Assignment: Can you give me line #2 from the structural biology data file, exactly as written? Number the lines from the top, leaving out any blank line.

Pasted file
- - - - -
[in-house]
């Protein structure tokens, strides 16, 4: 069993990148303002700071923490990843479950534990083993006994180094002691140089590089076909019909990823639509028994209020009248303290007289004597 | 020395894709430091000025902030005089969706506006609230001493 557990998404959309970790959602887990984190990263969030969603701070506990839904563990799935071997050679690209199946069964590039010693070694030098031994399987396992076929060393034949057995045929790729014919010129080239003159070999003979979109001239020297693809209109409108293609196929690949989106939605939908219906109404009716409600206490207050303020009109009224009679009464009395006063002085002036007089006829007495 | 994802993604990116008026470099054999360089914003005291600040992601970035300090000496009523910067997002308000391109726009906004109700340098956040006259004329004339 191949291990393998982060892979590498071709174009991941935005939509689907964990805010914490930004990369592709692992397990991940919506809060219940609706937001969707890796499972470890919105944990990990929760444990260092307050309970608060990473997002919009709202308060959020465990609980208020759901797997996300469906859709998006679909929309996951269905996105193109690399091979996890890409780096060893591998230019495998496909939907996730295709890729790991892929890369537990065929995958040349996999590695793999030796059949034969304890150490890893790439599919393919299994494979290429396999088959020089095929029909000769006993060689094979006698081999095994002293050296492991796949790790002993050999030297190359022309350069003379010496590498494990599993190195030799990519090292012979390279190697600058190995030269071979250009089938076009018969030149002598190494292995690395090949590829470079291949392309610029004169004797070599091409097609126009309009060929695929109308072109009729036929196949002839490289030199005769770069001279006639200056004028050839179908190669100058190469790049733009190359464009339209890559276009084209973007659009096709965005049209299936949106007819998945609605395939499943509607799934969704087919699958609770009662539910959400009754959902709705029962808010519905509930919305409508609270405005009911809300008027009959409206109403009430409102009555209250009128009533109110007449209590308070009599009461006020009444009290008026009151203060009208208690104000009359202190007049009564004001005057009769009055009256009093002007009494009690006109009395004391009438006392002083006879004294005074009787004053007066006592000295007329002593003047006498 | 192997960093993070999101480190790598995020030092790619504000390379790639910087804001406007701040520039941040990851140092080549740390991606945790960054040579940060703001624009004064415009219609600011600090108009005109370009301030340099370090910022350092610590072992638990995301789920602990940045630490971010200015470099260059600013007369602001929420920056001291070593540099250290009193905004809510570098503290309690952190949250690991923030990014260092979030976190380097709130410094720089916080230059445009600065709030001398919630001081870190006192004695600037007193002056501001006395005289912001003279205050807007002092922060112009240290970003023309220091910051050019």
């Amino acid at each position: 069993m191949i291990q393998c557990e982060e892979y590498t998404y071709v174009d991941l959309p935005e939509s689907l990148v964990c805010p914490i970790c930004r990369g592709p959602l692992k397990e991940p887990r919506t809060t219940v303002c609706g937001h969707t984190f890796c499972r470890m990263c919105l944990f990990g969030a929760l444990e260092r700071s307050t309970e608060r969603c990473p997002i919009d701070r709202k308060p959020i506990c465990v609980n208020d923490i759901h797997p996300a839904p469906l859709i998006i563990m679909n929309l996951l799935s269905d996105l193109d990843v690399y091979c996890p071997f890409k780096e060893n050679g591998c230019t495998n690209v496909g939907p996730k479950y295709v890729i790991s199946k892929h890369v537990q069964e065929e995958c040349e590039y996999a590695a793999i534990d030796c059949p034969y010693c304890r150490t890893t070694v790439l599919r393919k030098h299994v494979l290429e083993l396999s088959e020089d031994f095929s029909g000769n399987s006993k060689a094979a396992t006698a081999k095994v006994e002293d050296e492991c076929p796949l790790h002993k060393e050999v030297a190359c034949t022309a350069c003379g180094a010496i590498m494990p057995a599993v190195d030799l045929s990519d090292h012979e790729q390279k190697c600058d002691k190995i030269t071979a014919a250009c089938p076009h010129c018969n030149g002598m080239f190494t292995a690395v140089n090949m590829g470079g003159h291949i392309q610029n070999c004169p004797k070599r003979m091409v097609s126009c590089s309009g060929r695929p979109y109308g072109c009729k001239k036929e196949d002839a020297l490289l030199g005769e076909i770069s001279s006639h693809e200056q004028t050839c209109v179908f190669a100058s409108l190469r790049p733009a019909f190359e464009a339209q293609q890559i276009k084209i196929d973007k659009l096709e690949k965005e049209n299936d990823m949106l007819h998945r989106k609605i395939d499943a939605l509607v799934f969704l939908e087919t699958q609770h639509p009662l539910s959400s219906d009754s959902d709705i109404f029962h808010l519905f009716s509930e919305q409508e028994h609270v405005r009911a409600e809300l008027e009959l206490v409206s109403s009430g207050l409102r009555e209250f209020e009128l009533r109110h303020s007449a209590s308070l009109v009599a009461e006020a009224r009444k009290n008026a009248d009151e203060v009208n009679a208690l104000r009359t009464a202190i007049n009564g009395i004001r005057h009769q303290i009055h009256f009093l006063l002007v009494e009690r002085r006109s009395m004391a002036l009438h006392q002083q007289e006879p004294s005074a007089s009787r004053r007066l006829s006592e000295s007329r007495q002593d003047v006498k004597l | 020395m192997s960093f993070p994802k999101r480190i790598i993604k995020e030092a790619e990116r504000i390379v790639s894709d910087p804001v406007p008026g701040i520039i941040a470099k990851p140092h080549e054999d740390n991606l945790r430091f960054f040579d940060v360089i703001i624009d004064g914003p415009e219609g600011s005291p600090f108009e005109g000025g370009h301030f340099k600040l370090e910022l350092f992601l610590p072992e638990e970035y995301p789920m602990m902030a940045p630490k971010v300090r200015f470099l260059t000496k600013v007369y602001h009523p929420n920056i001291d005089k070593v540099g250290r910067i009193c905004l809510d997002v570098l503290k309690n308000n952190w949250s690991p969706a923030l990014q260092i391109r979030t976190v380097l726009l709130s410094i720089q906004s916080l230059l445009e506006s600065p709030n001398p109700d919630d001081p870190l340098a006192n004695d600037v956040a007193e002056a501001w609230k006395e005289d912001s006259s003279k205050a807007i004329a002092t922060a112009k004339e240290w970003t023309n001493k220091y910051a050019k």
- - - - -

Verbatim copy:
């Protein structure tokens, strides 16, 4: 069993990148303002700071923490990843479950534990083993006994180094002691140089590089076909019909990823639509028994209020009248303290007289004597 | 020395894709430091000025902030005089969706506006609230001493 557990998404959309970790959602887990984190990263969030969603701070506990839904563990799935071997050679690209199946069964590039010693070694030098031994399987396992076929060393034949057995045929790729014919010129080239003159070999003979979109001239020297693809209109409108293609196929690949989106939605939908219906109404009716409600206490207050303020009109009224009679009464009395006063002085002036007089006829007495 | 994802993604990116008026470099054999360089914003005291600040992601970035300090000496009523910067997002308000391109726009906004109700340098956040006259004329004339 191949291990393998982060892979590498071709174009991941935005939509689907964990805010914490930004990369592709692992397990991940919506809060219940609706937001969707890796499972470890919105944990990990929760444990260092307050309970608060990473997002919009709202308060959020465990609980208020759901797997996300469906859709998006679909929309996951269905996105193109690399091979996890890409780096060893591998230019495998496909939907996730295709890729790991892929890369537990065929995958040349996999590695793999030796059949034969304890150490890893790439599919393919299994494979290429396999088959020089095929029909000769006993060689094979006698081999095994002293050296492991796949790790002993050999030297190359022309350069003379010496590498494990599993190195030799990519090292012979390279190697600058190995030269071979250009089938076009018969030149002598190494292995690395090949590829470079291949392309610029004169004797070599091409097609126009309009060929695929109308072109009729036929196949002839490289030199005769770069001279006639200056004028050839179908190669100058190469790049733009190359464009339209890559276009084209973007659009096709965005049209299936949106007819998945609605395939499943509607799934969704087919699958609770009662539910959400009754959902709705029962808010519905509930919305409508609270405005009911809300008027009959409206109403009430409102009555209250009128009533109110007449209590308070009599009461006020009444009290008026009151203060009208208690104000009359202190007049009564004001005057009769009055009256009093002007009494009690006109009395004391009438006392002083006879004294005074009787004053007066006592000295007329002593003047006498 | 192997960093993070999101480190790598995020030092790619504000390379790639910087804001406007701040520039941040990851140092080549740390991606945790960054040579940060703001624009004064415009219609600011600090108009005109370009301030340099370090910022350092610590072992638990995301789920602990940045630490971010200015470099260059600013007369602001929420920056001291070593540099250290009193905004809510570098503290309690952190949250690991923030990014260092979030976190380097709130410094720089916080230059445009600065709030001398919630001081870190006192004695600037007193002056501001006395005289912001003279205050807007002092922060112009240290970003023309220091910051050019």